MADISON, Wis. (AP) - Democrats and their allies pushed back Wednesday against a Republican bill that would constrain so-called John Doe investigations, telling a legislative committee that the measure would weaken a key tool for investigating political wrong-doing.
The investigations are similar to grand jury probes, in which information is gathered in secret and information is tightly controlled. Two such investigations have touched Gov. Scott Walker since he took office, including one that resulted in convictions against his former aides.
The legislation would prohibit using John Does to investigate political crimes, such as campaign fundraising violations. Prosecutors could still use the process to investigate serious physical and drug crimes.
The proposal would limit probes’ length to six months, although prosecutors could win extensions if a majority of the state’s 10 chief circuit court judges approve a request, and allow witnesses to speak publicly.
The changes would gut the process, said former Milwaukee County District Attorney E. Michael McCann, a Democrat who led a John Doe investigation that resulted in misconduct charges against then-Senate Majority Leader Chuck Chvala in 2002. Chvala was a Madison Democrat.
“This is a bill to protect legislators,” McCann told the Senate’s judiciary committee. “(The bill) guts the strength of the John Doe.”
Sen. Lena Taylor, a Milwaukee Democrat who sits on the committee, questioned whether six months would be enough time to conduct an investigation. She also said getting a majority of chief judges to grant extensions would be unwieldy.
“I’m challenged by the limitations and whether it will put a limit on our ability to get to the bottom of issues,” Taylor said.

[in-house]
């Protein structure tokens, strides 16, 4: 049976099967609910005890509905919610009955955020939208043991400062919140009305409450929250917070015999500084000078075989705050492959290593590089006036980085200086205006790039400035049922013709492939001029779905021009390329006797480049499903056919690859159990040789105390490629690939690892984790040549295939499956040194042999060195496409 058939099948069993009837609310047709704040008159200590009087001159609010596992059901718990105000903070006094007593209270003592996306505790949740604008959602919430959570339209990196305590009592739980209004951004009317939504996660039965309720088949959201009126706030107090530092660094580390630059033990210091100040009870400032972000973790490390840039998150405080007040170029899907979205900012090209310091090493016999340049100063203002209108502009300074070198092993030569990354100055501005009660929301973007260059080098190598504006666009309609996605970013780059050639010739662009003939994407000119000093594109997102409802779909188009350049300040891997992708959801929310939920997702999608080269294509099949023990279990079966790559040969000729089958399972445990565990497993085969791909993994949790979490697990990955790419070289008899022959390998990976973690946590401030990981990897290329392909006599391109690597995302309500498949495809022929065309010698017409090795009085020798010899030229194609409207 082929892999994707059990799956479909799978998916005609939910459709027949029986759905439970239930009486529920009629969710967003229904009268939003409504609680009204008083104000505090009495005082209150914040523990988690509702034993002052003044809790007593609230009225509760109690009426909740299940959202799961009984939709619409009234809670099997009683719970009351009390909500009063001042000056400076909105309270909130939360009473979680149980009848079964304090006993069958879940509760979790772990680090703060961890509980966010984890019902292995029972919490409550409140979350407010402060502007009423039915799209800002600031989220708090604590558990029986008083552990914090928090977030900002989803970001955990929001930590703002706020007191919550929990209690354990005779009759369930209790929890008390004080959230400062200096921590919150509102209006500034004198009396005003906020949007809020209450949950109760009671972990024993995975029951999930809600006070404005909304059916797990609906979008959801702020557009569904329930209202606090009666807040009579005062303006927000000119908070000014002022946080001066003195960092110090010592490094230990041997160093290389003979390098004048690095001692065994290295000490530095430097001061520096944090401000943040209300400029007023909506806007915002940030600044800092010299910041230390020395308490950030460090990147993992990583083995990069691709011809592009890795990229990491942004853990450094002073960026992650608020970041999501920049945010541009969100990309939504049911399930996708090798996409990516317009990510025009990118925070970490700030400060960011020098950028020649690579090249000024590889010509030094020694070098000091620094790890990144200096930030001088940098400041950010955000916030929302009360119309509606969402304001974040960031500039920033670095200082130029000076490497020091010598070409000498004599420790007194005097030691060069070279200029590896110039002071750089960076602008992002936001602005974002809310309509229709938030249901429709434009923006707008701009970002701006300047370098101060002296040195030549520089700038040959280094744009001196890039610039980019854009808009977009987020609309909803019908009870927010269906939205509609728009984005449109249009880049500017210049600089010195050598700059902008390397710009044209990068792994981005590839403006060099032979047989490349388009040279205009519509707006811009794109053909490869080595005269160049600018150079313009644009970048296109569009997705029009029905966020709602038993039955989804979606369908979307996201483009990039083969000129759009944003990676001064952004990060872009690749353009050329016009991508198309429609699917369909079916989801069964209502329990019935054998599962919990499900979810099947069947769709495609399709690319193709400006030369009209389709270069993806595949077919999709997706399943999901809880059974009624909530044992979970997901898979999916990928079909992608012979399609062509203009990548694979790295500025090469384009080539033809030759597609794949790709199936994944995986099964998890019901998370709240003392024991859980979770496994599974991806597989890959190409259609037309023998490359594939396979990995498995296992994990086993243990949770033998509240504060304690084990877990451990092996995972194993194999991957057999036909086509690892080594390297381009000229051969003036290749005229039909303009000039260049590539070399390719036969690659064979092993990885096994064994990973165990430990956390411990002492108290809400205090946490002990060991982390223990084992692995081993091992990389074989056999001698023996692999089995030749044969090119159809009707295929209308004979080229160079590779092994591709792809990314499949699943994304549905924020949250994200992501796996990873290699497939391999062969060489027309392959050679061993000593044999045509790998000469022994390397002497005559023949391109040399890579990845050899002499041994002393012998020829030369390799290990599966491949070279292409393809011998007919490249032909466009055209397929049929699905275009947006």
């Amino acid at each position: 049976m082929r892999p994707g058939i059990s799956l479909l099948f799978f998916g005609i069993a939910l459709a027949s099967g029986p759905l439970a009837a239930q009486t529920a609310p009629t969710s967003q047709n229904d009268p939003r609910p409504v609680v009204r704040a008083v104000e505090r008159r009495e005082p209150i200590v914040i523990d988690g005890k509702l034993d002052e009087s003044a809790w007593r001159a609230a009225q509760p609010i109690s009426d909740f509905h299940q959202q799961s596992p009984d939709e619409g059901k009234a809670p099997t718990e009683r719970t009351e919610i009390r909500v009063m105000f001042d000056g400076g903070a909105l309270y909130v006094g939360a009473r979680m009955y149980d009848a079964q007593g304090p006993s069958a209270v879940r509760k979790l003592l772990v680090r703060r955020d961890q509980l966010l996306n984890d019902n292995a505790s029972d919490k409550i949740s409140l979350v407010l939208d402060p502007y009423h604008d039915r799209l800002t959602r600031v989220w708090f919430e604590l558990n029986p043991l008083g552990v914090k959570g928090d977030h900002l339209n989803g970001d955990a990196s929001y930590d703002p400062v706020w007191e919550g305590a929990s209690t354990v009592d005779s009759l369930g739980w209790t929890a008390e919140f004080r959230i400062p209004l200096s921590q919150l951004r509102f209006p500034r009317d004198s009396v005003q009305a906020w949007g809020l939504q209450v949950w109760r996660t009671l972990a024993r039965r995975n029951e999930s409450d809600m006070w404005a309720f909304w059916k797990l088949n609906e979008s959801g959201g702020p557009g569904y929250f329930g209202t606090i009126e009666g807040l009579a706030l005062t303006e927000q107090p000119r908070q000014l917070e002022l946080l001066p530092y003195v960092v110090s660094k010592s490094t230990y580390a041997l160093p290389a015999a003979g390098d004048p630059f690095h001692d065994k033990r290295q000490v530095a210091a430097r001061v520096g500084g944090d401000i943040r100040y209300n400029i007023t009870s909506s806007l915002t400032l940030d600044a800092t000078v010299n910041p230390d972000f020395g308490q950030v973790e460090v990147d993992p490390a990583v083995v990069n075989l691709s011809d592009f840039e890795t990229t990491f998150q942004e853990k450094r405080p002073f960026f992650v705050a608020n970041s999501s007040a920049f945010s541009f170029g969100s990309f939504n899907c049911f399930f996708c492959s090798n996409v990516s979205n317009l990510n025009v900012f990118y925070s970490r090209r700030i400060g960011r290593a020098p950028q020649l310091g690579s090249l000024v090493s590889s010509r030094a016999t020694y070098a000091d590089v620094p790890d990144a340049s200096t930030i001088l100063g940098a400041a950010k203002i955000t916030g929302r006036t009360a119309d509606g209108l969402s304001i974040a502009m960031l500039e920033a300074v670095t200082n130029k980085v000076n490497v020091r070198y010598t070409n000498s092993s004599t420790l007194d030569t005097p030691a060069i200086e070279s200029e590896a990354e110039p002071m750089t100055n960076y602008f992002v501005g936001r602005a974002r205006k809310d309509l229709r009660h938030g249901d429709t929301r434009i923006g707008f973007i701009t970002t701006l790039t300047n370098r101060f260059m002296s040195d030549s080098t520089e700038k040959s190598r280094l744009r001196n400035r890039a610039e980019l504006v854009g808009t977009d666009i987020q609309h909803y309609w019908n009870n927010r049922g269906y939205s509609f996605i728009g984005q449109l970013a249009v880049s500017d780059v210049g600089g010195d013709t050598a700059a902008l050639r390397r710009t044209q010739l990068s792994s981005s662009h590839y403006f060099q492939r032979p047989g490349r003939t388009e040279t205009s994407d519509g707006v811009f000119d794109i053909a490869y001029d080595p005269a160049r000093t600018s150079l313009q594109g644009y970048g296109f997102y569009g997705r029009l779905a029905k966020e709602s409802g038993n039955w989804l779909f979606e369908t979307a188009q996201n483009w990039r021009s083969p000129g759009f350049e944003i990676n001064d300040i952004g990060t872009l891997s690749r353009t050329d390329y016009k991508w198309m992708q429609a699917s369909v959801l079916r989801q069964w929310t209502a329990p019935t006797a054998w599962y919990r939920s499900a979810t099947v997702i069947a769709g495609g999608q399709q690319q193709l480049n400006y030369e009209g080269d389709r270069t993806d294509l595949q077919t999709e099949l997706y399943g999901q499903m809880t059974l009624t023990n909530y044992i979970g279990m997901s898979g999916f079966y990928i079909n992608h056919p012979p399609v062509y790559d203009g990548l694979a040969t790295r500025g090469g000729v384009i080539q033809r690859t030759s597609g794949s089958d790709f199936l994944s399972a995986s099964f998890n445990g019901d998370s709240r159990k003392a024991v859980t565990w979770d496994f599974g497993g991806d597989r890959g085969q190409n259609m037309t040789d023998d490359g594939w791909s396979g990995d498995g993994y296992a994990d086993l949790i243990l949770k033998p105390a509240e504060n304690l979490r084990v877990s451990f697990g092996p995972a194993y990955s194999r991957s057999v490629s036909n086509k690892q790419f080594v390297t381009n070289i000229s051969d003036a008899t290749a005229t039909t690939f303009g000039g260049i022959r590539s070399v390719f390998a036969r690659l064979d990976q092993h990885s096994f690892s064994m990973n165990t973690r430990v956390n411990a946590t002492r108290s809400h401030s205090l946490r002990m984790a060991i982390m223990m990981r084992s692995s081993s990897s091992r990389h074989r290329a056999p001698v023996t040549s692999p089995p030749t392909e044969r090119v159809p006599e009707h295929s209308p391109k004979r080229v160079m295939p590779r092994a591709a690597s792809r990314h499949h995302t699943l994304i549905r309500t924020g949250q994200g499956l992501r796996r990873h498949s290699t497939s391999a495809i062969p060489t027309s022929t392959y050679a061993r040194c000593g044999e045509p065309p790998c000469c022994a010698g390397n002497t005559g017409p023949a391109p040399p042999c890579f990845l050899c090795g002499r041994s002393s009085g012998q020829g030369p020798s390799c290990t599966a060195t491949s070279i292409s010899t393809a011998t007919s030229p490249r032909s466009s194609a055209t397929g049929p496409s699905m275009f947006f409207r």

Republicans’ frustrations with the John Doe process have been mounting. Since the governor, a likely 2016 presidential candidate, took office in 2011, Milwaukee County District Attorney John Chisholm has used it to investigate whether Walker’s aides when he was Milwaukee County executive campaigned on government time and whether his 2012 gubernatorial recall campaign illegally coordinated with conservative groups.
The first investigation into campaigning on government time wrapped up in 2013. It netted six convictions, though Walker was never charged. The recall investigation, begun in 2012, is on hold while the Wisconsin Supreme Court mulls legal challenges seeking to stop it. Oral arguments are set for April.
The bill’s authors - Sen. Tom Tiffany, a Hazelhurst Republican, and Rep. David Craig, a Big Bend Republican - told the committee that the legislation would inject accountability and transparency into John Does.
Tiffany said Chisholm has abused the process, saying he’s “obsessed with getting involved in the political process.” He and Craig said the bill also would protect people who find themselves caught up in John Does but can’t afford attorneys.
The recall John Doe has gone on for two-and-a-half years and individuals questioned have been ordered to stay quiet, said Dean Strang, one of the attorneys trying to stop the investigation. Witnesses and defendants should be allowed to speak about the case, in part because secrecy orders magnifies stress, especially for witnesses and defendants who can’t afford attorneys, he said.
He noted the legislation allows prosecutors to use other tactics to investigate political crimes, including grand juries and traditional investigative techniques.
“I don’t know if I’ve ever seen active bad faith (in a John Doe),” Strang said. “But the nature of very broad, powerful tools is they get used (and) they get used whether they should or shouldn’t be.”
The committee, which is controlled by Republicans, was expected to vote on the bill Thursday. Approval would clear the way for a full vote in the Senate.
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